The ABCs of RPGs or: How I Learned to Stop Worrying and Love the D20.


By: Renee Hecht

There is a sort of unspoken fear that many people have when they pick up a new hobby, and that fear is “I don’t fit in with these people”. In response, I will say this: The day my cousin David found out I was playing RPGs, his face lit up like a Christmas tree. He asked if I wanted any of his old D&D books, he asked if I’d been playing long, he asked what systems I was playing, and if I was having fun. He was so excited that someone else he knew had taken an interest in the hobby that he was beaming.

Suffice it to say, my personal experience with the gaming community has been extremely positive. In the four years I’ve been playing, I have never once felt like I wasn’t welcome. I came out as FTM to my gaming group, and the immediate reaction was “Oh wow, okay. Thank you for telling me. I’ll try to start using the right pronouns”.

I’ve made a lot of very good friends through tabletop-games. So long as good stories and good company exist, these games will retain their charm. This article (essay?) is my open invitation to anyone who thinks they may be interested in picking up a table-top RPG.

So, let’s start at the beginning. What is an RPG?

RPG stands for ‘role-playing game’ – a game in which a player takes on the role of a character. Players then act out their role within a story, either through making structured decisions (like in a videogame), or by acting out their choices (like in D&D).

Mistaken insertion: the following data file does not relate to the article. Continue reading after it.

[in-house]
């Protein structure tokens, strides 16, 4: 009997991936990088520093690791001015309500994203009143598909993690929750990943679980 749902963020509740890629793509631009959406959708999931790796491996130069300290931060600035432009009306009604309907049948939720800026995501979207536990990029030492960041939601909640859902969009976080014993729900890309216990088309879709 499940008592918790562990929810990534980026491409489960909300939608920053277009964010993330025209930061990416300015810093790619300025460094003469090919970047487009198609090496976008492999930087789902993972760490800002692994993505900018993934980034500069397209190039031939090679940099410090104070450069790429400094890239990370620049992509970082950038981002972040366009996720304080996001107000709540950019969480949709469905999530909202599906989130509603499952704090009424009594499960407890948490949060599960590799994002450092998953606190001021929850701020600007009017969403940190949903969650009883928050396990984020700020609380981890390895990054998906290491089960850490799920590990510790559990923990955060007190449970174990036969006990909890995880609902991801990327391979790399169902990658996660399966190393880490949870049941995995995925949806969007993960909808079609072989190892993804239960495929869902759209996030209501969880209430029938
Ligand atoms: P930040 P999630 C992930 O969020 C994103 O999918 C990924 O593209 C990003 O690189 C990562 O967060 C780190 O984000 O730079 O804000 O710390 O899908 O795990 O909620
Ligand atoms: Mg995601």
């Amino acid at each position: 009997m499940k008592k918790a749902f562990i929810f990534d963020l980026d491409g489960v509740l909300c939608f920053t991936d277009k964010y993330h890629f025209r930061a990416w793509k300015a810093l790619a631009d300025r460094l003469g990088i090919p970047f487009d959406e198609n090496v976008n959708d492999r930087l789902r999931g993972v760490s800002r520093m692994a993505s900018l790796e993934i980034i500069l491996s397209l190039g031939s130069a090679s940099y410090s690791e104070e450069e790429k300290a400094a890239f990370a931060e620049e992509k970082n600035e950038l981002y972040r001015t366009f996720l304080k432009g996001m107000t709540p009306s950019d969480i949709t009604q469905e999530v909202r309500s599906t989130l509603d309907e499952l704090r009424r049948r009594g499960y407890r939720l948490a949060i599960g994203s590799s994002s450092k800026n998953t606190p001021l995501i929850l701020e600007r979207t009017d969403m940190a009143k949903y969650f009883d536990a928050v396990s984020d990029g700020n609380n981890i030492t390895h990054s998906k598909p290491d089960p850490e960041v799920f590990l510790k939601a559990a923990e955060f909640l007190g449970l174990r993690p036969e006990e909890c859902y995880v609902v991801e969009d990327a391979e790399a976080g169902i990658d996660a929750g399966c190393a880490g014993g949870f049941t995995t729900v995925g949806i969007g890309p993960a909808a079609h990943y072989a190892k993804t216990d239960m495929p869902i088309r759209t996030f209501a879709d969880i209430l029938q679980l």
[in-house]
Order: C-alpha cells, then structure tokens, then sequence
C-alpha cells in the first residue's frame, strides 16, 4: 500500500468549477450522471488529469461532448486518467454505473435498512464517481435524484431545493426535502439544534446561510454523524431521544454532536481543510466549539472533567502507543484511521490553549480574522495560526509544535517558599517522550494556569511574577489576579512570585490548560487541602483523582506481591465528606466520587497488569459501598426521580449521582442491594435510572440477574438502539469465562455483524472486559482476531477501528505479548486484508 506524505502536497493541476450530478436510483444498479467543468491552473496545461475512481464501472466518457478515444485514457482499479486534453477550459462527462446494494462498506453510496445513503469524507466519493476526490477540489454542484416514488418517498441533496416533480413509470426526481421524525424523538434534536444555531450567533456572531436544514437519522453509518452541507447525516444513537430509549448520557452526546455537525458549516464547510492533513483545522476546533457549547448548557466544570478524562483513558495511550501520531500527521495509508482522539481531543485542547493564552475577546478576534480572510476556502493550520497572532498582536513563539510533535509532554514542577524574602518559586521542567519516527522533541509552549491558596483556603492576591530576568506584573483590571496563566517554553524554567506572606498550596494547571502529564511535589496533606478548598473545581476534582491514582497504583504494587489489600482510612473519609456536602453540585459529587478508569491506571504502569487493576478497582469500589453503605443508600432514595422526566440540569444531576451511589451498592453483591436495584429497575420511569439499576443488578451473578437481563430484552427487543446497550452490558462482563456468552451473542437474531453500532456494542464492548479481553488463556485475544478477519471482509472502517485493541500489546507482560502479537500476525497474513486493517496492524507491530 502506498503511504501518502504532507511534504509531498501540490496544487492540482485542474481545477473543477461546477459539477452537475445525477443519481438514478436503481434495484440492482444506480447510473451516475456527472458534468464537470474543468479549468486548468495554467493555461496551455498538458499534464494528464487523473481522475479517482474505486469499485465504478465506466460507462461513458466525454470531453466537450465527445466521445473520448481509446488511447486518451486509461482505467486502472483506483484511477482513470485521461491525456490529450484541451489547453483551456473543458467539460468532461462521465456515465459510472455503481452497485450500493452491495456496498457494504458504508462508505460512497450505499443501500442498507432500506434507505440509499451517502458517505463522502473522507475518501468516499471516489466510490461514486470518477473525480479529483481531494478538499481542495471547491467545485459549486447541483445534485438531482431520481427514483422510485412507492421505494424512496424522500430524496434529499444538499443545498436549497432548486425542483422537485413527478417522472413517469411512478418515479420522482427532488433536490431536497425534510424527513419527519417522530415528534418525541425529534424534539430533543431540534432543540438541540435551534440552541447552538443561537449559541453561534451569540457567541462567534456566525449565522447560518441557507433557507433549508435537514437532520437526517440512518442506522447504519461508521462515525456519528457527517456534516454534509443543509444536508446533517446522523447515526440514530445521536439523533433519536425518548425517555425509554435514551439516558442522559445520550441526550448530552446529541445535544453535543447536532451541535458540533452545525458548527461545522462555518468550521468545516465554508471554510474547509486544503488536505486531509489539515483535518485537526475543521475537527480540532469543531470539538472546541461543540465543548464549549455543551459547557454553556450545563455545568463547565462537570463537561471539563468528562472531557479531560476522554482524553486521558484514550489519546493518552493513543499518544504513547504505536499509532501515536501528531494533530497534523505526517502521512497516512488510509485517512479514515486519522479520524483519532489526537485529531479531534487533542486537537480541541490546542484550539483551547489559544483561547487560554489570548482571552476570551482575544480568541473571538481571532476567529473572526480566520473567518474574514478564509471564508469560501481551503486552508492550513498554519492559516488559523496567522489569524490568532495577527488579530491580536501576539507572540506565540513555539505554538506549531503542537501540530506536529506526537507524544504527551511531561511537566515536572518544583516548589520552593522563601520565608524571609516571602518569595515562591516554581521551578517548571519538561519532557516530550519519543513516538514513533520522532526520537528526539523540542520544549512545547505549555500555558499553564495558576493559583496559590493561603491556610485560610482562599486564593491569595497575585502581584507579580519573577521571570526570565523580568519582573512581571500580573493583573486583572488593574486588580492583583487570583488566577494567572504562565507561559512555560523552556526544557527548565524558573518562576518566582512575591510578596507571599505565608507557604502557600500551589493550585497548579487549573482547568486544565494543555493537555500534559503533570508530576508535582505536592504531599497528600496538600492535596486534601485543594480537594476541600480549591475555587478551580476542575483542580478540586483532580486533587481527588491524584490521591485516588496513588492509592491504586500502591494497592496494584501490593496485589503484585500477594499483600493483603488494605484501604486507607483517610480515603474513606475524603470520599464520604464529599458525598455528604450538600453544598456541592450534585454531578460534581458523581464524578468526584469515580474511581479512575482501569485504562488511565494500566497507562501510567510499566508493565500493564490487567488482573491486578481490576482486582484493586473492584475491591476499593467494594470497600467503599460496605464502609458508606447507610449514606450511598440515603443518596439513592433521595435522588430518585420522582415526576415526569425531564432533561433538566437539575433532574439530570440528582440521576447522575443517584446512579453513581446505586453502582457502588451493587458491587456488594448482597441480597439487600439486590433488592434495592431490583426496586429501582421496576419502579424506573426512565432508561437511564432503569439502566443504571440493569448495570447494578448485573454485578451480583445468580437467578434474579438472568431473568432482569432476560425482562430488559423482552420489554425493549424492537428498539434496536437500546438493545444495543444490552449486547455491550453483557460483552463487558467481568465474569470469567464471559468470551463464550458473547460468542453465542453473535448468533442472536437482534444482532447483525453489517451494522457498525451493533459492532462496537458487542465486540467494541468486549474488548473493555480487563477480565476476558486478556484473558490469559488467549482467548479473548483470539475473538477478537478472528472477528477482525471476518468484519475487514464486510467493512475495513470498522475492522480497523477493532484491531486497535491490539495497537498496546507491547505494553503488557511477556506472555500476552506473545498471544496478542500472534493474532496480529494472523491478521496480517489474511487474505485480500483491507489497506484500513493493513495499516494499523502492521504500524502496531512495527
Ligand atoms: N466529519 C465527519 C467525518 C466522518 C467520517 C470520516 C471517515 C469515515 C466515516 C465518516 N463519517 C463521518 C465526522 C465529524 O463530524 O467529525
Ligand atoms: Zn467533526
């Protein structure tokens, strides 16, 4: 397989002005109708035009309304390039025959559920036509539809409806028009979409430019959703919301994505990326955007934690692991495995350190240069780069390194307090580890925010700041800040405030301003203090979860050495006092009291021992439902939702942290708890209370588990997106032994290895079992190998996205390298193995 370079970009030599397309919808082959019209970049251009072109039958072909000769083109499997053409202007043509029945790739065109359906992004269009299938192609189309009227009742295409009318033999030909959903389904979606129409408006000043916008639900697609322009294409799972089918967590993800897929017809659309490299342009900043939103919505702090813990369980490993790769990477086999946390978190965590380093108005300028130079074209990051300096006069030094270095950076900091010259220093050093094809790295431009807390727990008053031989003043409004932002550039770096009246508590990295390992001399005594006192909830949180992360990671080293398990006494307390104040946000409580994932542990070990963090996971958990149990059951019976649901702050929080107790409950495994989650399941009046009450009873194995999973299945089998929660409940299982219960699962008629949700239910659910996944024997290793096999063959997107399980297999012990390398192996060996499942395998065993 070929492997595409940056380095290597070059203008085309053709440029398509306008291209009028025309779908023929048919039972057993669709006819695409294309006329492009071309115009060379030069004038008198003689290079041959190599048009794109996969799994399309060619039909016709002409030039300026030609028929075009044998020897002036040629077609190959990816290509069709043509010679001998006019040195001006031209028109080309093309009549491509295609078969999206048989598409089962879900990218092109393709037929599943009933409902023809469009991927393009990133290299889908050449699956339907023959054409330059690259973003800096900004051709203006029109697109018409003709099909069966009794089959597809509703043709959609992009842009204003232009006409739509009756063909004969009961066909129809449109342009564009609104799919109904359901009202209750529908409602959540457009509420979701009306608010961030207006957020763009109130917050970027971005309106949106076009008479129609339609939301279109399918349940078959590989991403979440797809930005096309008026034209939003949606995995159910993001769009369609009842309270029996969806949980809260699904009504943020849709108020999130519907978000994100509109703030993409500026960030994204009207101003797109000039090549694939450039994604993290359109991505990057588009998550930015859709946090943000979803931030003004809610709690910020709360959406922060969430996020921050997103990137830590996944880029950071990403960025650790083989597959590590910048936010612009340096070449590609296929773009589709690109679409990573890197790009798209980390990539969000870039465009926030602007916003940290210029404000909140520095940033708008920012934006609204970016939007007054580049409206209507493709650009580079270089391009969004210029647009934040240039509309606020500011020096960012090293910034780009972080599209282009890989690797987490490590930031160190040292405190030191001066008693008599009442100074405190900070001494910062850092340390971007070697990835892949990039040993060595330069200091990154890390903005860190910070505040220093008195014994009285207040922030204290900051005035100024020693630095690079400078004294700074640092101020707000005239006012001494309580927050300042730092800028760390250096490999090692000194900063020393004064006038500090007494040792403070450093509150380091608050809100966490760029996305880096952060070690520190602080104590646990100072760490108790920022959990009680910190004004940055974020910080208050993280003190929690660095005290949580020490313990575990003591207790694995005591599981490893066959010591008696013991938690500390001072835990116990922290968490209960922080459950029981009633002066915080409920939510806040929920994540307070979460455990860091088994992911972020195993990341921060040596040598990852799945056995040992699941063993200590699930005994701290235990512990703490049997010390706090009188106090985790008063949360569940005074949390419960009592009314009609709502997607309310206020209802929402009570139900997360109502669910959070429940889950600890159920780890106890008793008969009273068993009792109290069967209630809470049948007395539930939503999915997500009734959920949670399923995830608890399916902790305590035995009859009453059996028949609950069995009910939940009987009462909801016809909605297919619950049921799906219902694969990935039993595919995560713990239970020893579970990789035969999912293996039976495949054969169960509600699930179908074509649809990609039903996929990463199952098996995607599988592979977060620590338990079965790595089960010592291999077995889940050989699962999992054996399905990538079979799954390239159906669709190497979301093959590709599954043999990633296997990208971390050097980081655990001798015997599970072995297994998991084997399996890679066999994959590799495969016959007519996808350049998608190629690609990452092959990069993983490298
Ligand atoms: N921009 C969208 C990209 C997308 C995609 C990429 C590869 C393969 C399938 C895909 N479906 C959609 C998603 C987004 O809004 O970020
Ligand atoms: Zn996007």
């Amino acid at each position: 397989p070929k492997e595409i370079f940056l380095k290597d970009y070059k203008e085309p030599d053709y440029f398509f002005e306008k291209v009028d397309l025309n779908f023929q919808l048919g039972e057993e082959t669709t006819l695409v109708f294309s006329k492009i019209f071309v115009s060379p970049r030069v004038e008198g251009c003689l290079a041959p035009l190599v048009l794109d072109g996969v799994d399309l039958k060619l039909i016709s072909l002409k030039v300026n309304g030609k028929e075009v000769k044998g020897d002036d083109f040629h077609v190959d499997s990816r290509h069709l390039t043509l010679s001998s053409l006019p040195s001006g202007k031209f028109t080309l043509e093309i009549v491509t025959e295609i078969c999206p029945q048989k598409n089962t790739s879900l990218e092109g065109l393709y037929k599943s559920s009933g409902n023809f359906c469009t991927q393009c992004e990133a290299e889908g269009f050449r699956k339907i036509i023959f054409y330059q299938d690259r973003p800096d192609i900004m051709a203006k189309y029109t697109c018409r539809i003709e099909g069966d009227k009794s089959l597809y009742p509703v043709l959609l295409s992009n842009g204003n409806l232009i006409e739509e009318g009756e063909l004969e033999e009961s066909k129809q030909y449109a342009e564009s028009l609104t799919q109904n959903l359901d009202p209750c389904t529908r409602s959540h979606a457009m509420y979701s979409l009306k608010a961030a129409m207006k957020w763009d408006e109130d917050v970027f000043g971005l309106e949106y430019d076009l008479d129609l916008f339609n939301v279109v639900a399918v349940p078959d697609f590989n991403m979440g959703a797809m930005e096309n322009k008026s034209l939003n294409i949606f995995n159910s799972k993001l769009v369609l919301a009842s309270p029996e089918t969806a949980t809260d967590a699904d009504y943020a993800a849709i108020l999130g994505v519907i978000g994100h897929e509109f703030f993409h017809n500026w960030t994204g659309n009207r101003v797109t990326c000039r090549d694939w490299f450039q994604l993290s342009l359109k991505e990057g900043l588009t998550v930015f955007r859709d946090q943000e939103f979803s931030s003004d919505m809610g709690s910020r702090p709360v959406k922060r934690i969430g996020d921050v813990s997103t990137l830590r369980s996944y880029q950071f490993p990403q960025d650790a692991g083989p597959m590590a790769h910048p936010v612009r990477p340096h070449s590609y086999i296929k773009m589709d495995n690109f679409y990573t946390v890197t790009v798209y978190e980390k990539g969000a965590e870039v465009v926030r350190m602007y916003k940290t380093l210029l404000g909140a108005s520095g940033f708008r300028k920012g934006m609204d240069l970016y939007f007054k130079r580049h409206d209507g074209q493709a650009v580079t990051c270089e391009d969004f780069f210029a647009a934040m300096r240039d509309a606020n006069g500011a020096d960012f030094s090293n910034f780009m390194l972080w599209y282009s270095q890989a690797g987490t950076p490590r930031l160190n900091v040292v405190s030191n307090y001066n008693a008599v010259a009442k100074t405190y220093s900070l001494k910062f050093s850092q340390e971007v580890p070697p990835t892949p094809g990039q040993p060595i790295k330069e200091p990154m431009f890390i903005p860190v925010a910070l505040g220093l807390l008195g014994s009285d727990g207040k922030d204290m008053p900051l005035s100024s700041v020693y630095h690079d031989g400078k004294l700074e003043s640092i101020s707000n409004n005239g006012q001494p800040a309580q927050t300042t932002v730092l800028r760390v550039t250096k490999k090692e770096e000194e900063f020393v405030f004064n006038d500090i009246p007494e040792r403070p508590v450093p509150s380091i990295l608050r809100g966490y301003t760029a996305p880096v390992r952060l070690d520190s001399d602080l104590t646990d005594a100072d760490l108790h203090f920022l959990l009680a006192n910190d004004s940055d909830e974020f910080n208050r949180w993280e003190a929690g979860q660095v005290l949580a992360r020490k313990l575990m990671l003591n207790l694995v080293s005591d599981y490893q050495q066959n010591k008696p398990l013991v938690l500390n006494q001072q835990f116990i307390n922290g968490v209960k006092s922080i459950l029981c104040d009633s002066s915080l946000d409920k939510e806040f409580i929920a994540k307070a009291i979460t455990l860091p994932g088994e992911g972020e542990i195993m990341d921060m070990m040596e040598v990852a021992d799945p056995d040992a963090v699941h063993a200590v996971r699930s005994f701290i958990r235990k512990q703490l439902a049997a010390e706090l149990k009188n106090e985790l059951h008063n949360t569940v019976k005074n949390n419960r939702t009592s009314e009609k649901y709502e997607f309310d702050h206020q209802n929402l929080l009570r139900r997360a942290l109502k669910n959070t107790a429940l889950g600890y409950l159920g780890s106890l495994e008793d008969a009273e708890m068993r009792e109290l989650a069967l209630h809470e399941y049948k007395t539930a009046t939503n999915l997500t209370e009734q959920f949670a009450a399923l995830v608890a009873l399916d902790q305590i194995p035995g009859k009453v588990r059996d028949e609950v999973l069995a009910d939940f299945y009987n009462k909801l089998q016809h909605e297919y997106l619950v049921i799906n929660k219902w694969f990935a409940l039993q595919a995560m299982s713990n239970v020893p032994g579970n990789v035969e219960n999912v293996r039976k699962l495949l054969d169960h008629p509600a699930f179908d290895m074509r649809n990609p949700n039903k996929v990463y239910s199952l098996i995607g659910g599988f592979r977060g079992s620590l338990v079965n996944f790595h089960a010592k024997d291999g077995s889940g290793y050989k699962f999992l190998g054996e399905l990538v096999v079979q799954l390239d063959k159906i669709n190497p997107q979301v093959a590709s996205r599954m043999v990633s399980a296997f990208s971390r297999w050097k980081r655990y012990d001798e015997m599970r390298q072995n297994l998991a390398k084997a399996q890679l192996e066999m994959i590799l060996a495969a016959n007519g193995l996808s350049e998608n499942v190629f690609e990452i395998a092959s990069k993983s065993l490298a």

A table-top RPG is, as you might have guessed, a role-playing game that is traditionally played at a table. These games typically involve all sorts of funny-shaped dice, paper, pencils, and rulebooks. Unlike videogames, a table-top RPG has the benefit of allowed players to create their own characters. It is up to the player whether their character is male or female, tall or short… human or rat-monster.

A ‘standard’ gaming-group involves about 4 players, but these games also require one person who is responsible for keeping track of the rules of the game, and for helping players progress through a story. This person has complete control over non-player aspects of the world: from monsters to allies to environments. As with most positions of power, this comes with a fancy title. “Dungeon Master” is the most popular, but “Game Master” and “Storyteller” are also used depending upon the game.

Most table-top games are also cooperative, meaning that all the players work together towards a single goal, instead of working against each other. It’s tempting to assume, then, that the players are somehow “fighting” the Dungeon Master, but that’s not really accurate. The Dungeon Master’s job is to make sure everything is running smoothly. They put obstacles in the player’s paths so that the players have something to do. A Dungeon Master is fully capable of saying “Rocks fall, everyone dies”, but that defeats the purpose of the game. You can’t play through a story without the heroes.